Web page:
The Enid News and Eagle, Enid, OK


January 1, 2013

Canola TIF plan a good one for Enid

ENID, Okla. — It was good to see the Enid Tax Increment Review Committee make quick work of a plan for incentives to bring a $200 million canola processing plant to Enid.

The week before Christmas, the committee approved a resolution creating a Tax Increment Finance district for construction of the Northstar Agri Industries canola processing plant east of the city.

Under the plan, Northstar would receive up to $15 million for the construction costs of the plant. Another $12 million would go to the city for infrastructure improvements required to build the plant.

A TIF district creates incentive for new development by allowing a portion of the ad valorem tax revenue created by building new business to be returned to the developing company to defray start-up investment.

Northstar will build the processing plant on almost 400 acres between 66th and 78th about one mile north of U.S. 412.

The Northstar canola plant will have an estimated $3.75 million annual payroll, with 55 full-time jobs. The plant will be able to process 2,200 tons of canola per day, or 760,000 tons per year. It will include a full refinery capable of annually producing 580 million pounds of food-grade refined canola oil and 450,000 tons of canola meal.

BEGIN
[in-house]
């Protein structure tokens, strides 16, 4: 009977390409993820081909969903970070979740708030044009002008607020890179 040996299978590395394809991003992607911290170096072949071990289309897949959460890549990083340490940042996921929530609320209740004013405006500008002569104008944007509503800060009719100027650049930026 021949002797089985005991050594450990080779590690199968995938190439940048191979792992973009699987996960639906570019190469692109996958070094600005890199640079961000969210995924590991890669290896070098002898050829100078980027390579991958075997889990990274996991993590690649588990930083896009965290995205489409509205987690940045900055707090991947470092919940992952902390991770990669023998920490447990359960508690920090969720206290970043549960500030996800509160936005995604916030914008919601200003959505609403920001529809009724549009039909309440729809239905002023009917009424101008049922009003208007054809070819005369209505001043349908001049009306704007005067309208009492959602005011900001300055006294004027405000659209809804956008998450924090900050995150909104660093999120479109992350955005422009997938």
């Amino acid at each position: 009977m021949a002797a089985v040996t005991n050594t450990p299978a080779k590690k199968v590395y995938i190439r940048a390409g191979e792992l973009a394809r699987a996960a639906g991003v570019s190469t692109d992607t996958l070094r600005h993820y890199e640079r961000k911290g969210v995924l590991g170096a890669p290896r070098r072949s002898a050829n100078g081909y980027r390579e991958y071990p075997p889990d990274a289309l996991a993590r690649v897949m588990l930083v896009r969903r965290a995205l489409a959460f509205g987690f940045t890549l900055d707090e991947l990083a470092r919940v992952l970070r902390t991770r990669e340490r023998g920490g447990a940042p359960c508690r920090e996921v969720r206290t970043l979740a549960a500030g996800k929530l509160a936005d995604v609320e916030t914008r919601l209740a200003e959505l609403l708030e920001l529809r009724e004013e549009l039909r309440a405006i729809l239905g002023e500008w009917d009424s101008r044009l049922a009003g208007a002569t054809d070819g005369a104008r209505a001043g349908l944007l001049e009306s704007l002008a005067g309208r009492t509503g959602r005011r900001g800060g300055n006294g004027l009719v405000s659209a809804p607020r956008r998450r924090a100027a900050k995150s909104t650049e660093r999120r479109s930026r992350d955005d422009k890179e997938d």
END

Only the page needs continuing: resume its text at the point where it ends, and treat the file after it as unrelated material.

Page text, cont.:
This is a good deal for the Enid area. It will give farmers in the area a market for their crops, and it will mean jobs here.

The TIF resolution now must be considered by Metropolitan Area Planning Commission, and then must go before Enid City Commissioners for final approval. If the resolution is approved and the TIF district created, Northstar plans to have the canola plant fully operational by March 2015.

Some people have taken a dim view on the TIFs the city has been working with to bring businesses here. But, they have been shown to work.

Enid benefitted from the TIF created for the major AdvancePierre Foods expansion a few years ago.

Enid officials are just doing what officials in any other city would do. The way the game is played in economic development everywhere is incentives. If you don’t give out the incentives, you don’t get the development.

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